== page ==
I wanted to give you a heads up. On,this site I nominated you for the best blog in the "Travel" category. I hope you don't mind. Please let all your readers know so they have the opportunity to vote too.

    Amira

    http://www.divinecaroline.com/

    under the header of " Love this site"

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  4. One more reason to save my pennies.I'd love to see some of those up close especially the bicycle,thats beautiful!

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  5. Wow, Susie.. those sculptures are awe-inspiring. And the photos look amazing -even with all of the traffic you describe. I particularly like the bicycle, it just evokes a sense of innocent adventure.

    Anyway, I'll be sure to check out the rest of your photo gallery.

    Best,
    Suz
    "3 Troopin' Travelers"

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  6. Hi Lisa! Welcome to my blog - and thanks for voting!!!

    Hi Gutsy! I know that we all have our own ideas of what other places are like and quite often we are pleasantly surprised to find that there is usually so much more to it than that. I was hoping with this post, that might be the case!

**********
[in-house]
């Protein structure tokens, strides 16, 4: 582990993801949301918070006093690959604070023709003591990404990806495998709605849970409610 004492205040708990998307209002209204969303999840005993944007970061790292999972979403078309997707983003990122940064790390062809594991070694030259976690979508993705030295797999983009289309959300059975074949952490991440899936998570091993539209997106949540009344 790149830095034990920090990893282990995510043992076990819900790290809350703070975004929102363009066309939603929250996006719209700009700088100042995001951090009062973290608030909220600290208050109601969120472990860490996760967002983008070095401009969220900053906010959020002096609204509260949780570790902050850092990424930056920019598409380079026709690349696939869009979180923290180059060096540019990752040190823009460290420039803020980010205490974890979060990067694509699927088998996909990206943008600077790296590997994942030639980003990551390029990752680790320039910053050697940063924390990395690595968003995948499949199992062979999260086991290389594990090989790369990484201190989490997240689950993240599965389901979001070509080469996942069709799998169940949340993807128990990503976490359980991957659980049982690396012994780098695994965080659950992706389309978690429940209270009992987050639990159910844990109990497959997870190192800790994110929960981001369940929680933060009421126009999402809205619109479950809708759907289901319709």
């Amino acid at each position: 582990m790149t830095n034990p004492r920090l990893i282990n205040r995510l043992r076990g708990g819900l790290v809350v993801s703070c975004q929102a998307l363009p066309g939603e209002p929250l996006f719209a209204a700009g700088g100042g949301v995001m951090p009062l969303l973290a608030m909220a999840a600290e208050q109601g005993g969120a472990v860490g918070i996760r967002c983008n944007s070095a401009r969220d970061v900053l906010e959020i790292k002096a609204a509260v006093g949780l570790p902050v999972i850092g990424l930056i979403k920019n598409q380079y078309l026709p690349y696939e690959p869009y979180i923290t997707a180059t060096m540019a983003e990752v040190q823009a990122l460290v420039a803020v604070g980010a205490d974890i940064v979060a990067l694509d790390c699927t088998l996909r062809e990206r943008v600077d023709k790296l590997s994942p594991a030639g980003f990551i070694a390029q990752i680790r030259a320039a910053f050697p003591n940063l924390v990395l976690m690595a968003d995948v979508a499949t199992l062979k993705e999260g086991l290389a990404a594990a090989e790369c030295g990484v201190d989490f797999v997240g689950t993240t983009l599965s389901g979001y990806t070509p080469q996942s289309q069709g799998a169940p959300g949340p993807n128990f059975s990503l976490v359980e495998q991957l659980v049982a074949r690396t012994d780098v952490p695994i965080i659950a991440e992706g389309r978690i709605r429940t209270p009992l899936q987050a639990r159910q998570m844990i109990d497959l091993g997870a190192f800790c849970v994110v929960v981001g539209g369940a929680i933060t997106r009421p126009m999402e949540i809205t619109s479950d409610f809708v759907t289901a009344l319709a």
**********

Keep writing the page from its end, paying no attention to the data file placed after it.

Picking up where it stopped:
Thanks for letting me know about the contest - I'll check it out.

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  7. Hi Southern Gal/Amira! Gee, what a nice surprise - Thanks so much. You made my day!

    Hi Always! I'm sure you would enjoy seeing all the art here - hopefully one day!!!

    Hi Lil Boozie! Thanks so much. I'm always my own worst critic when it comes to my photos or my art. I appreciate your comment!

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  8. The sculptures are amazing!

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  9. I love your photo's of all the art-works dotted around in Jeddah!

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  10. REally interesting.

    I think my favorite of the couple you posted is the second to last one with what looks like an eye in the bronze rectangle

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  11. Very interesting article. Great pictures.

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  12. I really like the wave one at the top! At least I think it's a wave. :-)